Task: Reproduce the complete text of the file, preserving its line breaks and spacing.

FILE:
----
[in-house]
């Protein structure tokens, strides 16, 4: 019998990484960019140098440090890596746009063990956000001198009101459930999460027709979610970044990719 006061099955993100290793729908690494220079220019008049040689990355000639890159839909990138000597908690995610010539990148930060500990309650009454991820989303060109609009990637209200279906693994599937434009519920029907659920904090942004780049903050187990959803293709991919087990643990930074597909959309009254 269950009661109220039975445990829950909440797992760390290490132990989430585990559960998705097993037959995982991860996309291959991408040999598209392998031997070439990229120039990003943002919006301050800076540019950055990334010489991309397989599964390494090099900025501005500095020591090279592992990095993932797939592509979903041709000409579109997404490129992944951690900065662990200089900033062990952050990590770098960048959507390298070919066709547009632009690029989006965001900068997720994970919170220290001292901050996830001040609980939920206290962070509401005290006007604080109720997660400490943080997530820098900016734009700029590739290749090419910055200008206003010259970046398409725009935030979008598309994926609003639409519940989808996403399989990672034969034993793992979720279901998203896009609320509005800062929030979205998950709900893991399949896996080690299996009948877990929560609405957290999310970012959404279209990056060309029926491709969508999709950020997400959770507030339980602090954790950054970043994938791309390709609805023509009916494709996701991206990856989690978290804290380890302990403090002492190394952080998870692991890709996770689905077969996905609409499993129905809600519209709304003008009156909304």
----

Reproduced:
[in-house]
């Protein structure tokens, strides 16, 4: 019998990484960019140098440090890596746009063990956000001198009101459930999460027709979610970044990719 006061099955993100290793729908690494220079220019008049040689990355000639890159839909990138000597908690995610010539990148930060500990309650009454991820989303060109609009990637209200279906693994599937434009519920029907659920904090942004780049903050187990959803293709991919087990643990930074597909959309009254 269950009661109220039975445990829950909440797992760390290490132990989430585990559960998705097993037959995982991860996309291959991408040999598209392998031997070439990229120039990003943002919006301050800076540019950055990334010489991309397989599964390494090099900025501005500095020591090279592992990095993932797939592509979903041709000409579109997404490129992944951690900065662990200089900033062990952050990590770098960048959507390298070919066709547009632009690029989006965001900068997720994970919170220290001292901050996830001040609980939920206290962070509401005290006007604080109720997660400490943080997530820098900016734009700029590739290749090419910055200008206003010259970046398409725009935030979008598309994926609003639409519940989808996403399989990672034969034993793992979720279901998203896009609320509005800062929030979205998950709900893991399949896996080690299996009948877990929560609405957290999310970012959404279209990056060309029926491709969508999709950020997400959770507030339980602090954790950054970043994938791309390709609805023509009916494709996701991206990856989690978290804290380890302990403090002492190394952080998870692991890709996770689905077969996905609409499993129905809600519209709304003008009156909304």